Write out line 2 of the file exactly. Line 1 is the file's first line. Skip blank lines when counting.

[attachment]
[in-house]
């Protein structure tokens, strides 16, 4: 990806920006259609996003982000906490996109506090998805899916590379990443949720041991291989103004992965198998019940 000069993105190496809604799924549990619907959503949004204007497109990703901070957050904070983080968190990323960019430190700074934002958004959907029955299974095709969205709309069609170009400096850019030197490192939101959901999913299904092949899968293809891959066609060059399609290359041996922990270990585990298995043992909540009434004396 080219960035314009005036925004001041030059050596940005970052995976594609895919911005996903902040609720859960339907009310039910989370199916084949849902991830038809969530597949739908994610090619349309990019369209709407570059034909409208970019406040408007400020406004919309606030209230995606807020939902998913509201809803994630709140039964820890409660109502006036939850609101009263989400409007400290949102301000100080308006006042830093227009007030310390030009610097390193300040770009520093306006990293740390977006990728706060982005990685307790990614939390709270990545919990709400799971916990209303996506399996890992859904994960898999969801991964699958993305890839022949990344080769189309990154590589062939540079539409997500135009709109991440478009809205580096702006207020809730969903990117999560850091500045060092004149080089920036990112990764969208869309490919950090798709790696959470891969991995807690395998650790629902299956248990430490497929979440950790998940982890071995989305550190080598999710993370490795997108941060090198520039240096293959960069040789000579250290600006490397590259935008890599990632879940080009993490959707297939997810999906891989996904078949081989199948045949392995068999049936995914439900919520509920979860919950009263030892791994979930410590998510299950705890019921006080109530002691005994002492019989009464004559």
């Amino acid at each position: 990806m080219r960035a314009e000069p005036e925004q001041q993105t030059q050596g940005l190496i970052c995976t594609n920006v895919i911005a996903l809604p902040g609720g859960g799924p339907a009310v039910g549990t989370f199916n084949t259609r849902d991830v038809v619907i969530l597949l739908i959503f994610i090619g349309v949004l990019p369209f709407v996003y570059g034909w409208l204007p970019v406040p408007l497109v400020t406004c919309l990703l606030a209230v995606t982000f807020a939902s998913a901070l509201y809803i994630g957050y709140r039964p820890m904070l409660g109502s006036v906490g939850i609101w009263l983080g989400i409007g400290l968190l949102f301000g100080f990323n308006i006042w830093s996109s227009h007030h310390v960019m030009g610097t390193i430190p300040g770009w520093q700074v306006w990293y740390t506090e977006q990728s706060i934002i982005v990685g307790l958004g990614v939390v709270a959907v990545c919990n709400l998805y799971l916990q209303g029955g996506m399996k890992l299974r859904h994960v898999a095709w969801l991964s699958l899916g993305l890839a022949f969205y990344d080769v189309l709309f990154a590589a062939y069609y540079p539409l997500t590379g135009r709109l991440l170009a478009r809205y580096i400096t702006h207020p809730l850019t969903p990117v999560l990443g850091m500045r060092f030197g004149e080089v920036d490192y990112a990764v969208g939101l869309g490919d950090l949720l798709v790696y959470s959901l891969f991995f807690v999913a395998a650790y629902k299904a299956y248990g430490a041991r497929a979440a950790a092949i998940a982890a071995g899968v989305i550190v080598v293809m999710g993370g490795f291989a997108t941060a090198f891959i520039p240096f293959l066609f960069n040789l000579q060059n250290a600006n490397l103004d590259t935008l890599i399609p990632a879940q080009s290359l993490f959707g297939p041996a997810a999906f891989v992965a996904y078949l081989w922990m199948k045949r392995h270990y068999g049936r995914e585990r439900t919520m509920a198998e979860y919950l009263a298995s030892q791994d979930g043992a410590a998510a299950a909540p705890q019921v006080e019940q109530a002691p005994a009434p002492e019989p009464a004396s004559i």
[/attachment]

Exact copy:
């Protein structure tokens, strides 16, 4: 990806920006259609996003982000906490996109506090998805899916590379990443949720041991291989103004992965198998019940 000069993105190496809604799924549990619907959503949004204007497109990703901070957050904070983080968190990323960019430190700074934002958004959907029955299974095709969205709309069609170009400096850019030197490192939101959901999913299904092949899968293809891959066609060059399609290359041996922990270990585990298995043992909540009434004396 080219960035314009005036925004001041030059050596940005970052995976594609895919911005996903902040609720859960339907009310039910989370199916084949849902991830038809969530597949739908994610090619349309990019369209709407570059034909409208970019406040408007400020406004919309606030209230995606807020939902998913509201809803994630709140039964820890409660109502006036939850609101009263989400409007400290949102301000100080308006006042830093227009007030310390030009610097390193300040770009520093306006990293740390977006990728706060982005990685307790990614939390709270990545919990709400799971916990209303996506399996890992859904994960898999969801991964699958993305890839022949990344080769189309990154590589062939540079539409997500135009709109991440478009809205580096702006207020809730969903990117999560850091500045060092004149080089920036990112990764969208869309490919950090798709790696959470891969991995807690395998650790629902299956248990430490497929979440950790998940982890071995989305550190080598999710993370490795997108941060090198520039240096293959960069040789000579250290600006490397590259935008890599990632879940080009993490959707297939997810999906891989996904078949081989199948045949392995068999049936995914439900919520509920979860919950009263030892791994979930410590998510299950705890019921006080109530002691005994002492019989009464004559």